How to scan & repair a single file using System File Checker

While you can run the System File Checker to scan for and restore corrupt Windows system files, in this post, we will see how to run System File Checker to scan and replace or repair a single file which may be potentially damaged or corrupted in Windows 10. The System File Checker or sfc.exe is a utility in Microsoft Windows located in C:\Windows\System32 folder.

Use System File Checker to scan & replace a single corrupted file

How to repair a single file using SFC

To check, scan and restore a potentially corrupted system file, run Command Prompt as Administrator. The command to be used is:

sfc /SCANFILE=<path of the file>

This /scanfile=file switch will scan and repair the specified file only.

Let us say that you suspect your explorer.exe file to be corrupted and you want to scan it.

Then use the following command in CMD. This SFC option scans and repairs the file located at the specified full path:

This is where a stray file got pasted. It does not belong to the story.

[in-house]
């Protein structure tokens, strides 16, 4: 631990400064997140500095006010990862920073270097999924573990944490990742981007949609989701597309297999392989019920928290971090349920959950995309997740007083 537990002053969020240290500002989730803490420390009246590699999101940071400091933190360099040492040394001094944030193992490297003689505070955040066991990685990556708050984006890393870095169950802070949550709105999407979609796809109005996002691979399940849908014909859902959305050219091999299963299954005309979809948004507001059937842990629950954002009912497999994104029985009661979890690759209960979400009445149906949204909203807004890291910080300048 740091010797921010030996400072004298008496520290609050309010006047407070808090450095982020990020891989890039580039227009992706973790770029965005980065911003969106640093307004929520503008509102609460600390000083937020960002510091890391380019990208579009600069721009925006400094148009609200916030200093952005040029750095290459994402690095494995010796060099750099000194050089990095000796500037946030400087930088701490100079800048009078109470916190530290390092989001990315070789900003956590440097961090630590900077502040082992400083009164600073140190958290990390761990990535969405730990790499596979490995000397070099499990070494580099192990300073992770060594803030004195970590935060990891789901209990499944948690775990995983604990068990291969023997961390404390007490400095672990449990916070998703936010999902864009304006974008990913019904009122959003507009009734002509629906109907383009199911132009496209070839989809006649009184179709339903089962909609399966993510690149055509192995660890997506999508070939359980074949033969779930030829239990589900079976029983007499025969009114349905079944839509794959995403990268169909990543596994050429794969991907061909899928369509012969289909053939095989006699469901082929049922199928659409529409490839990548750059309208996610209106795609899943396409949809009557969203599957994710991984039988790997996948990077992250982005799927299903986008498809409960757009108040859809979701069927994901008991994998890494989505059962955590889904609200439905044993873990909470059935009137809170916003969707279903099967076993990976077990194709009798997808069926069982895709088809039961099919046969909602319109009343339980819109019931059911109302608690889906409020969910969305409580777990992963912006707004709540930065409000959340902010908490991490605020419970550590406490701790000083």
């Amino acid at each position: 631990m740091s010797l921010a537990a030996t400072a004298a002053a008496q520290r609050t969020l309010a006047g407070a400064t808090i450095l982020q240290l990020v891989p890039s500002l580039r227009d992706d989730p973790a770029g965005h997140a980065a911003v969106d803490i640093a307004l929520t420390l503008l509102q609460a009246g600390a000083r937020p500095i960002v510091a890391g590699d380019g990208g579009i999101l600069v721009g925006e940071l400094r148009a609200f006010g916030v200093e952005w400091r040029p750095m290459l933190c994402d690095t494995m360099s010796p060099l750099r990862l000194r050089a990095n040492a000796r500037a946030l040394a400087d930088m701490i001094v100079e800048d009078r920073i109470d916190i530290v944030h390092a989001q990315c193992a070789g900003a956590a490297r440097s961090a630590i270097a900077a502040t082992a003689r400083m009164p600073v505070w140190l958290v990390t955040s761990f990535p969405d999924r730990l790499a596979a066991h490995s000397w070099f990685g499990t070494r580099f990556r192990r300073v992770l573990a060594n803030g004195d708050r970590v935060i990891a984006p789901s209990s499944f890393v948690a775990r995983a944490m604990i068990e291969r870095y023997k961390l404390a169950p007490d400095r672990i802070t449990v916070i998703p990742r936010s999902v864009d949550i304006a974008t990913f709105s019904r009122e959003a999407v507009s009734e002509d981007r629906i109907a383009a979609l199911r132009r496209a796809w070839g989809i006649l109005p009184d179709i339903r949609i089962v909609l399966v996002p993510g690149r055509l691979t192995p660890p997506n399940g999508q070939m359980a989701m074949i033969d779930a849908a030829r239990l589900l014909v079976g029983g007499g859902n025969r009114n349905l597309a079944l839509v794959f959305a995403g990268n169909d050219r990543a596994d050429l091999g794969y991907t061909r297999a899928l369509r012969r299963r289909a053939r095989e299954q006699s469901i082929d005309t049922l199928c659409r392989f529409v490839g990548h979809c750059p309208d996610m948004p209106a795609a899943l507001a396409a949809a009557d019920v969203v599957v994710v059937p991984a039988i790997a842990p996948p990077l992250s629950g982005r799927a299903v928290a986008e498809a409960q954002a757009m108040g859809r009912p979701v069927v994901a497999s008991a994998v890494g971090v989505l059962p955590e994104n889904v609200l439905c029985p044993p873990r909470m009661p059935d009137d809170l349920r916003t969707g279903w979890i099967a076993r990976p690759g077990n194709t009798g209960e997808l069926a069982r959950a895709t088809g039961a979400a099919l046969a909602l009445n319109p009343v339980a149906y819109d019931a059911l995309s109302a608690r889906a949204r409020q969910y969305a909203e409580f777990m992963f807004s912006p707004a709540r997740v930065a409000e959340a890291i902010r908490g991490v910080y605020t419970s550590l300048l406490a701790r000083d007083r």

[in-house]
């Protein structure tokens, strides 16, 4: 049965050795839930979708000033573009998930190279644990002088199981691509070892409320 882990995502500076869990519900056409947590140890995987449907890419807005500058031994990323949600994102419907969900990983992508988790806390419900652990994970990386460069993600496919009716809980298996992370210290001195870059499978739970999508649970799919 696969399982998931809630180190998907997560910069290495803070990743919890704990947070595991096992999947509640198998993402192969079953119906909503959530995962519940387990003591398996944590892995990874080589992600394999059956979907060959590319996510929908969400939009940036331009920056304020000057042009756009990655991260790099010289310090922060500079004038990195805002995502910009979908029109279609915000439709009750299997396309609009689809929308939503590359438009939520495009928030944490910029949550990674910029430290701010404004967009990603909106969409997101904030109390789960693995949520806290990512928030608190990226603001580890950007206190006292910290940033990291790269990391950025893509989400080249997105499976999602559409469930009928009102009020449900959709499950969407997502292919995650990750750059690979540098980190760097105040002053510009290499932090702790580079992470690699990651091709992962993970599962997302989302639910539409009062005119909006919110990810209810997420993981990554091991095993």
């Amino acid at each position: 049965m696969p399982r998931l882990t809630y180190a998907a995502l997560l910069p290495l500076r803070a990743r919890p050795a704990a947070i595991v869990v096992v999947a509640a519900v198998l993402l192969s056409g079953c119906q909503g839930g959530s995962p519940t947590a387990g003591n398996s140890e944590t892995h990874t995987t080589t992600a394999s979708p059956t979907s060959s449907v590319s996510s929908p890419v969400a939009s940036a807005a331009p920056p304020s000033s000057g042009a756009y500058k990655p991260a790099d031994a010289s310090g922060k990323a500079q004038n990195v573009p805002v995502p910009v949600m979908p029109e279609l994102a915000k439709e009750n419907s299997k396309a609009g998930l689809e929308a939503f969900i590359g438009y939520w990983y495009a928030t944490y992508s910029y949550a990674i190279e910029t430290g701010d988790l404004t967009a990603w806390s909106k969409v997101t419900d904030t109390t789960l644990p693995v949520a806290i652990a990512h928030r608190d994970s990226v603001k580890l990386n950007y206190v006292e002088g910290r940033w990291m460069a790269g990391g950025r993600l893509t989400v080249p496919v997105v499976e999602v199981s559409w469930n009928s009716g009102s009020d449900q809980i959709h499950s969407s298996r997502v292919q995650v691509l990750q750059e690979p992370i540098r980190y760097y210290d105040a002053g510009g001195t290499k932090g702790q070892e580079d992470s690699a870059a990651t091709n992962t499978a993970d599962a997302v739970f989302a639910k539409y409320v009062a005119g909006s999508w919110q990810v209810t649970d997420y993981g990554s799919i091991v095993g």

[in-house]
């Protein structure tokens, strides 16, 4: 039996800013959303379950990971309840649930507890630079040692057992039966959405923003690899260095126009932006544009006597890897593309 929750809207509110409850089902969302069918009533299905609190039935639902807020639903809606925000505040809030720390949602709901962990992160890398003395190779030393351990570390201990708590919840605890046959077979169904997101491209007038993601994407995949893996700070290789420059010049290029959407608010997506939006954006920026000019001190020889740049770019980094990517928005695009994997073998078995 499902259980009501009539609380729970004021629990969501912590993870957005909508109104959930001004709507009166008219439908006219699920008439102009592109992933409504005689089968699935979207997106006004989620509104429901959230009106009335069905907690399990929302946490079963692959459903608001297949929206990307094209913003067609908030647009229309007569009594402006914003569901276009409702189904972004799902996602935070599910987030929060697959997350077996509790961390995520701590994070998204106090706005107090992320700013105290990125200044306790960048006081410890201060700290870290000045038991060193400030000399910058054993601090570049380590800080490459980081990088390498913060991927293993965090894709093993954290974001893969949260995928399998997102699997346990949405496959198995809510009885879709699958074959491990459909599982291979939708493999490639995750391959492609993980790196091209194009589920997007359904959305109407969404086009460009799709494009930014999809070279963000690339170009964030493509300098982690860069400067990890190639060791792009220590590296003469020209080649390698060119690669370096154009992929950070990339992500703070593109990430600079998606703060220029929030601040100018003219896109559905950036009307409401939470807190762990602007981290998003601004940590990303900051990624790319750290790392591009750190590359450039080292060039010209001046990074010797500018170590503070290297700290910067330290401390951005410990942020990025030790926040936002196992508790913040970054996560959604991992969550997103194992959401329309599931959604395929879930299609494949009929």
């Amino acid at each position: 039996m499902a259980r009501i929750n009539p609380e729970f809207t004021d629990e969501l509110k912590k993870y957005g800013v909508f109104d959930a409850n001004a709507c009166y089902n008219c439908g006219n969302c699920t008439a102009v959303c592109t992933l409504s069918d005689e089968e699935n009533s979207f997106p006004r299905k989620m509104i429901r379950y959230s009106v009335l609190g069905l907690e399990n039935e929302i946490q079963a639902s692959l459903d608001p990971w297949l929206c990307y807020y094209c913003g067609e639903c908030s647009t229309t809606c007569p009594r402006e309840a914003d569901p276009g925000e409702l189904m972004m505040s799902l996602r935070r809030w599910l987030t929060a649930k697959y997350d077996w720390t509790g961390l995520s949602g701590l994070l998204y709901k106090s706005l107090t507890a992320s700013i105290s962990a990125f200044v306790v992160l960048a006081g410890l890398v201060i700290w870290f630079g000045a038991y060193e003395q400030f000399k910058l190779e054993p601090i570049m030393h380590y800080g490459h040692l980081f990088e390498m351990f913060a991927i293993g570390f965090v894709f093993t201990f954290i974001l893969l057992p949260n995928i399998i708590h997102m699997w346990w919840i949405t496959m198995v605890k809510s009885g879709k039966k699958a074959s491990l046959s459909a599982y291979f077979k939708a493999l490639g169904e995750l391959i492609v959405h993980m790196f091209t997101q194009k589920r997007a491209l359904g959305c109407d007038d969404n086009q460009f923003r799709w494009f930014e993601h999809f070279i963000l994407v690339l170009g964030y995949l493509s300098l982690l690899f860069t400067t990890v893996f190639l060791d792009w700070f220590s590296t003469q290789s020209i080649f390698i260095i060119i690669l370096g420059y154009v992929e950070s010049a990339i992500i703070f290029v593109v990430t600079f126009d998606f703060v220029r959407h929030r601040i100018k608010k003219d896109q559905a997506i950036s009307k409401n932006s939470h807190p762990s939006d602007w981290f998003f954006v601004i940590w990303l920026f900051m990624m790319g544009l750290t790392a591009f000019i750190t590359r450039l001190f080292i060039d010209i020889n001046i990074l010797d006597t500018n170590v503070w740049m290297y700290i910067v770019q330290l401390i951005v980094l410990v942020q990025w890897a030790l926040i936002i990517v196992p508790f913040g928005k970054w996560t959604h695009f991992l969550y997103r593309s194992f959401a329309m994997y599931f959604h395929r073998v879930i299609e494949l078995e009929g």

sfc /SCANFILE=c:\windows\explorer.exe

If you use 64-bit Windows OS, execute the following command too:

sfc /SCANFILE=C:\Windows\SysWow64\explorer.exe

If System File Checker does not find any corruption, you will see the message:

Windows Resource Protection did not find any integrity violations

If System File Checker finds corruption, and it is successfully able to restore a good copy of the system file, you will get the success message:

Windows Resource Protection found corrupt files and successfully repaired them.

Restart the system.

Sometimes while running this tool, you may receive some errors, which may prevent the tool from successfully running or completing its run. They could be:

  1. System File Checker SFC cannot repair corrupted member file
  2. Windows Resource Protection found corrupt files but was unable to fix some of them
  3. System File Checker not working, will not run or could not repair
  4. Windows Resource Protection could not start the repair service.

If this does not help, you will have to follow this procedure to fix a corrupted system file in Windows 10.

Posted by on , in Category Windows with Tags
Anand Khanse is the Admin of TheWindowsClub.com, a 10-year Microsoft MVP Awardee in Windows (2006-16) & a Windows Insider MVP. Please read the entire post & the comments first, create a System Restore Point before making any changes to your system & be careful about any 3rd-party offers while installing freeware.

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